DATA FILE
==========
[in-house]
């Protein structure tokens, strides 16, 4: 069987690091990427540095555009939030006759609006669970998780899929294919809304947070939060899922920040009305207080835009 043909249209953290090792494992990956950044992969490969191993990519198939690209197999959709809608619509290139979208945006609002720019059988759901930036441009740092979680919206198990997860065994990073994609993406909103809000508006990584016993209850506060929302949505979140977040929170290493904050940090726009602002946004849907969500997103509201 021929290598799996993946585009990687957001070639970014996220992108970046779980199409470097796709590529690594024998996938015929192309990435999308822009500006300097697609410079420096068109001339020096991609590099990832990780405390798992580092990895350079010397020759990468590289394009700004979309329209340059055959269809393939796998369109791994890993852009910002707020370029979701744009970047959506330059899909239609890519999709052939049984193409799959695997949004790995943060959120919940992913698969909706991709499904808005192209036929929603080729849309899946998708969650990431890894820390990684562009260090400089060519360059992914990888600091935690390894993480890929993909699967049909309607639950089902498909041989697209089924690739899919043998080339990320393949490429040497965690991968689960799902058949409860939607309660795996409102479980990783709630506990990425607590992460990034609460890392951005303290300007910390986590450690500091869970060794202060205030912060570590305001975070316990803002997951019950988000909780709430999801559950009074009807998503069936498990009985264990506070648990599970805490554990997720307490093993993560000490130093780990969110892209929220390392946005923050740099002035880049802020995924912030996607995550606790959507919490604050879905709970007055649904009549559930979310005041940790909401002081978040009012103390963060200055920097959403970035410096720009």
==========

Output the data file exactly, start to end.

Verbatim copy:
[in-house]
């Protein structure tokens, strides 16, 4: 069987690091990427540095555009939030006759609006669970998780899929294919809304947070939060899922920040009305207080835009 043909249209953290090792494992990956950044992969490969191993990519198939690209197999959709809608619509290139979208945006609002720019059988759901930036441009740092979680919206198990997860065994990073994609993406909103809000508006990584016993209850506060929302949505979140977040929170290493904050940090726009602002946004849907969500997103509201 021929290598799996993946585009990687957001070639970014996220992108970046779980199409470097796709590529690594024998996938015929192309990435999308822009500006300097697609410079420096068109001339020096991609590099990832990780405390798992580092990895350079010397020759990468590289394009700004979309329209340059055959269809393939796998369109791994890993852009910002707020370029979701744009970047959506330059899909239609890519999709052939049984193409799959695997949004790995943060959120919940992913698969909706991709499904808005192209036929929603080729849309899946998708969650990431890894820390990684562009260090400089060519360059992914990888600091935690390894993480890929993909699967049909309607639950089902498909041989697209089924690739899919043998080339990320393949490429040497965690991968689960799902058949409860939607309660795996409102479980990783709630506990990425607590992460990034609460890392951005303290300007910390986590450690500091869970060794202060205030912060570590305001975070316990803002997951019950988000909780709430999801559950009074009807998503069936498990009985264990506070648990599970805490554990997720307490093993993560000490130093780990969110892209929220390392946005923050740099002035880049802020995924912030996607995550606790959507919490604050879905709970007055649904009549559930979310005041940790909401002081978040009012103390963060200055920097959403970035410096720009």